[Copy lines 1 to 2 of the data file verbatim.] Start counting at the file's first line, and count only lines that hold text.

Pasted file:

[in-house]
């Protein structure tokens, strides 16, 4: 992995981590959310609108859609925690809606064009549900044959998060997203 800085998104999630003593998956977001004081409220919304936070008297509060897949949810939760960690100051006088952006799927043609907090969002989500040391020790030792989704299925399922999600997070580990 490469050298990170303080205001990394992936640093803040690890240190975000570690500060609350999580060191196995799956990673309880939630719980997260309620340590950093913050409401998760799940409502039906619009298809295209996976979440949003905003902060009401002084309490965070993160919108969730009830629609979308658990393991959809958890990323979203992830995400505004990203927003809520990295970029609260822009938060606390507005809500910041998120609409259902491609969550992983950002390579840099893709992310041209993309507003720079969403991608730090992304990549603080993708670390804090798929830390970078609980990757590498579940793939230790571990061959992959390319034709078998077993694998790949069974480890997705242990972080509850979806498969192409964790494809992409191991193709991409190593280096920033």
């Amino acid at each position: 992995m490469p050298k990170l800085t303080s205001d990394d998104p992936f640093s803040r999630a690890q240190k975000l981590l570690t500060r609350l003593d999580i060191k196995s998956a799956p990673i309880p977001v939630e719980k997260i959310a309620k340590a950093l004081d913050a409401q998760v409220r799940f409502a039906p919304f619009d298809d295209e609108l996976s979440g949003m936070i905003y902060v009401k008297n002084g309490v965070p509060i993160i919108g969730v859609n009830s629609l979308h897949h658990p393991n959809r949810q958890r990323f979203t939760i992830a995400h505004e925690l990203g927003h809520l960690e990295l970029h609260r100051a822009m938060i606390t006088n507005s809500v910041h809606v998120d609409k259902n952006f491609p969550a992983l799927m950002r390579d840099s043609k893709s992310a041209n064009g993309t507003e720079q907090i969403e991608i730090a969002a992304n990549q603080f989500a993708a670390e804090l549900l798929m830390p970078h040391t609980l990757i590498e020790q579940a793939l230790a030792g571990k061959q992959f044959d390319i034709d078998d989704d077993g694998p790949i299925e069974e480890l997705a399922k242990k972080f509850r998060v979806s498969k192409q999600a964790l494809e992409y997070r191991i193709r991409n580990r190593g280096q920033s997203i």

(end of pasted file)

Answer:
[in-house]
């Protein structure tokens, strides 16, 4: 992995981590959310609108859609925690809606064009549900044959998060997203 800085998104999630003593998956977001004081409220919304936070008297509060897949949810939760960690100051006088952006799927043609907090969002989500040391020790030792989704299925399922999600997070580990 490469050298990170303080205001990394992936640093803040690890240190975000570690500060609350999580060191196995799956990673309880939630719980997260309620340590950093913050409401998760799940409502039906619009298809295209996976979440949003905003902060009401002084309490965070993160919108969730009830629609979308658990393991959809958890990323979203992830995400505004990203927003809520990295970029609260822009938060606390507005809500910041998120609409259902491609969550992983950002390579840099893709992310041209993309507003720079969403991608730090992304990549603080993708670390804090798929830390970078609980990757590498579940793939230790571990061959992959390319034709078998077993694998790949069974480890997705242990972080509850979806498969192409964790494809992409191991193709991409190593280096920033």